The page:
The exit interview: a must in the offboarding process

A key milestone in the offboarding process, the exit interview provides the opportunity for employers to learn what has led an employee to leave an organisation.

2 mins read
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11 Jul, 2024

A key milestone in the offboarding process, the exit interview provides the opportunity for employers to learn what has led an employee to leave an organisation.

Employees are your greatest asset for driving organisational success – it is essential to learn from them.

Exit interviews fulfil far more than simply gathering information:

  • They are your best opportunity to gain valuable and honest insight into your team and organisation

  • Help reduce future turnover and save money associated with the hiring and training of new employees

  • Provide closure to both parties

  • Demonstrate empathy - you care what your employees think

  • Highlight your dedication to adaptation and evolution

  • Give insight, helping to improve

  • Allow you to advise of any restrictive covenants and legal policies - minimising the likelihood of any potential legal problems

  • An employee can be a great advocate – word of mouth is the best review

How to conduct an exit interview

The discussion itself needs an objective interviewer, meaning that an HR professional is better placed than a line manager to conduct the consultation.

The face-to-face meeting should make the employee feel comfortable and open to providing honest feedback, so find out if they would prefer something less formal than a meeting in a conference room.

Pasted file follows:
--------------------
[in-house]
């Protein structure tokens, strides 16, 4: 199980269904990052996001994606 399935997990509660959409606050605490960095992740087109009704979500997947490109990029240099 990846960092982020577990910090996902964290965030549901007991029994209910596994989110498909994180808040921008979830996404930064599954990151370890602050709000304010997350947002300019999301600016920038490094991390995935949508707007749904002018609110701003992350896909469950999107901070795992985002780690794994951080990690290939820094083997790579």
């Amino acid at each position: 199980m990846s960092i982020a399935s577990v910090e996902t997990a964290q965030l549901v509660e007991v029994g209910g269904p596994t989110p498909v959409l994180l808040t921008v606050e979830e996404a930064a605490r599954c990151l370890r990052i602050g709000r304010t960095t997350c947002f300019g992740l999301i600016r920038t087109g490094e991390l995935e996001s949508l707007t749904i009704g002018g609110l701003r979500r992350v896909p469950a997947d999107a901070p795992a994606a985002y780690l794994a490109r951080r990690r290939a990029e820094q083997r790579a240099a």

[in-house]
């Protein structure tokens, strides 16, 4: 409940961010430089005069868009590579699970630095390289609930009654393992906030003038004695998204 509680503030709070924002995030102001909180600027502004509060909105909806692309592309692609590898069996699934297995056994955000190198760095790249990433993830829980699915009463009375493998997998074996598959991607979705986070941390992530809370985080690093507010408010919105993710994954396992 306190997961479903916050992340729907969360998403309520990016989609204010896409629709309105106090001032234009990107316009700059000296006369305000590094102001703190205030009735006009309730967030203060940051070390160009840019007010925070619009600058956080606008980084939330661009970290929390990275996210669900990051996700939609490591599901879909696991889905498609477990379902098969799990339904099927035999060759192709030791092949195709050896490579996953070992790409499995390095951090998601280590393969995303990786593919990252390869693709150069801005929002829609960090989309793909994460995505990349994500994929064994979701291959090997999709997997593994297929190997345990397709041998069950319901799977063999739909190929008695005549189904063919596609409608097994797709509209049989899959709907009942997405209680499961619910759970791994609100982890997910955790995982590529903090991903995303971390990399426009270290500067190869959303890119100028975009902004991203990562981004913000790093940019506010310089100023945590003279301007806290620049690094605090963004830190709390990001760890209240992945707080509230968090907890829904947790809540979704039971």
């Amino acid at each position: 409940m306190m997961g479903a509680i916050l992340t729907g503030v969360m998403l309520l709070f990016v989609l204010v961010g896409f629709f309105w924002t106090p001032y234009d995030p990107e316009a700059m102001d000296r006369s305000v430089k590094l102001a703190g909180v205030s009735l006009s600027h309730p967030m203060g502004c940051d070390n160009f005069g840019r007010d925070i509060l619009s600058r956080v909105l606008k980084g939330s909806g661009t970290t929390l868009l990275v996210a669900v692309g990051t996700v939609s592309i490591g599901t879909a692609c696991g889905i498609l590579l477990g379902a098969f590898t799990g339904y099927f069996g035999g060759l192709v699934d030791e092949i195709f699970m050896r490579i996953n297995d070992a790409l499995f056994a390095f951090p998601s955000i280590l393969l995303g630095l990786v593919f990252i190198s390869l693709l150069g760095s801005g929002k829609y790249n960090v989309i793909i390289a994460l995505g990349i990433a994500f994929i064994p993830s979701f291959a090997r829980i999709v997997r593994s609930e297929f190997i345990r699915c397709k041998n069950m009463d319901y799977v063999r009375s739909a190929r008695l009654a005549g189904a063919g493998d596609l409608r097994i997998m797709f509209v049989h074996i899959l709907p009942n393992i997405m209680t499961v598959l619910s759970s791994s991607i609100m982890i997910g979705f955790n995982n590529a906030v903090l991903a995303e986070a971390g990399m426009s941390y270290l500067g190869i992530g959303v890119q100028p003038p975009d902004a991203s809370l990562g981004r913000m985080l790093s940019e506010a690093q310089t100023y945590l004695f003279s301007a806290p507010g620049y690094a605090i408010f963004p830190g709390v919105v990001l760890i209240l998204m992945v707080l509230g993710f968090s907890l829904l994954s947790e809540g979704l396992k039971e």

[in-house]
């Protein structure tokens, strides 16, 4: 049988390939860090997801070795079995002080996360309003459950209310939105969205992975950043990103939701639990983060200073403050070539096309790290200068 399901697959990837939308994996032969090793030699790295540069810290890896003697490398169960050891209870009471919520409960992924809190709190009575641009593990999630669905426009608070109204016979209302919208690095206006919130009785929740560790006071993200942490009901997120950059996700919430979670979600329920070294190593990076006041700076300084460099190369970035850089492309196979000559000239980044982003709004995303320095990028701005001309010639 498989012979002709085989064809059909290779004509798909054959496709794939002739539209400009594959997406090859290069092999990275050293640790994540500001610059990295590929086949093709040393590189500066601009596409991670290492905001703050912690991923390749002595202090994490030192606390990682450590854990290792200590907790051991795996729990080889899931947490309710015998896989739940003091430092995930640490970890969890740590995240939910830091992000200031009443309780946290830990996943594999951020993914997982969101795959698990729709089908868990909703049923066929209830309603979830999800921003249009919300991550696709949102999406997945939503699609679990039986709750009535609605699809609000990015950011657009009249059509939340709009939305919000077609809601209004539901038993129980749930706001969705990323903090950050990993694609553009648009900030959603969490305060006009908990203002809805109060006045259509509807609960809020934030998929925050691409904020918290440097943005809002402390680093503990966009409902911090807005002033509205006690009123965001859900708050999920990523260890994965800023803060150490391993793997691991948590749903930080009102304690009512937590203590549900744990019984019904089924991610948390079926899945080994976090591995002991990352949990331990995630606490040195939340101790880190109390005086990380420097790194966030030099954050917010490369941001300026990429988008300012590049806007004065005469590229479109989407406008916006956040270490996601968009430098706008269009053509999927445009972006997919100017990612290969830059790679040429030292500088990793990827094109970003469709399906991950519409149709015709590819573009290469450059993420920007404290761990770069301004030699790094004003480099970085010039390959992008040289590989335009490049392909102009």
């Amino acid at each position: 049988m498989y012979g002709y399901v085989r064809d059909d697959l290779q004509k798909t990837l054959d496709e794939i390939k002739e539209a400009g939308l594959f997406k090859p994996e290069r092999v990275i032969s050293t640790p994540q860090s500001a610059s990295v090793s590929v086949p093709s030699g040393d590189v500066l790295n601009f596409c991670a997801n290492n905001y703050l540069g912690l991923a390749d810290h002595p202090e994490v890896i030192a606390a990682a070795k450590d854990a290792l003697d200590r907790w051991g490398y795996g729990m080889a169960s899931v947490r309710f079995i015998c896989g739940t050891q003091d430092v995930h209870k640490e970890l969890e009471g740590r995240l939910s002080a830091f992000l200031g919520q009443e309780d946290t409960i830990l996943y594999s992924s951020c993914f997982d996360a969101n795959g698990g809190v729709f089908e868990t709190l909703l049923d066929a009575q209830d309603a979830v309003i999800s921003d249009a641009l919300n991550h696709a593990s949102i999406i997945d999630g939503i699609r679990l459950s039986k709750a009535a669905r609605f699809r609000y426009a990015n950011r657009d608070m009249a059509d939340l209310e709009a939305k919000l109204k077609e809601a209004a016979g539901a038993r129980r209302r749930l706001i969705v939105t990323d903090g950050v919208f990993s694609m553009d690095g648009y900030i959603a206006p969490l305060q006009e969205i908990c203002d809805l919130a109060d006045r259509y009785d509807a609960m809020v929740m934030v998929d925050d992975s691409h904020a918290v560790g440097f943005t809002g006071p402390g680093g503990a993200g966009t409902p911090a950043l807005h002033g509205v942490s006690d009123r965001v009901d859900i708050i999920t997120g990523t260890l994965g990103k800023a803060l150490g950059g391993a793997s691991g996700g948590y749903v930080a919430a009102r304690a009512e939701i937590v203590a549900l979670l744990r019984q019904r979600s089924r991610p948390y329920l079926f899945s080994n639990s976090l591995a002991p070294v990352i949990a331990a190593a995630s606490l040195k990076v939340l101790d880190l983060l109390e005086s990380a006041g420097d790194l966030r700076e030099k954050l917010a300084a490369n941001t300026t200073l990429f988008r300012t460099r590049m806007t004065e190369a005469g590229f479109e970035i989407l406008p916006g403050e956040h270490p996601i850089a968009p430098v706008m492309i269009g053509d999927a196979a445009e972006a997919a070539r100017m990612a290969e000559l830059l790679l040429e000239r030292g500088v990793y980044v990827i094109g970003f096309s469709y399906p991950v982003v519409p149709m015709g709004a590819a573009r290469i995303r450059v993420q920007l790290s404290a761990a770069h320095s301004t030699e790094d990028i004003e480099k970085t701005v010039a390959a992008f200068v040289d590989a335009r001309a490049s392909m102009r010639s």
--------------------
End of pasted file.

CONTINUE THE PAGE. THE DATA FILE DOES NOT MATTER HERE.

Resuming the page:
Ensure you highlight how much you value their honest and constructive feedback and, when doing the interview itself, the leaver feels appreciated and that their observations will be heeded.

Types of question to include in the exit interview

Ask departing employees open-ended questions, allowing them to fully explain their reasons for leaving and observations about the organisation. Include a mix of yes/no and rating scale questions to help you construct better data sets from the interview, while also allowing leavers space to explain the reasons for their answers.

Questions should be the same across the organisation to both maintain consistency and also allow you to spot patterns and trends. Send the employee the questions ahead of time to indicate this is the interview structure you will be using. This gives them time to construct effective feedback.

Include questions like:

  • What prompted you to leave?

  • What could you change about your current role to make it better?

  • Did you have the right tools and resources to effectively do your job?

  • Did you feel that your work was recognised and appreciated?

  • Would you recommend working for us to a friend?

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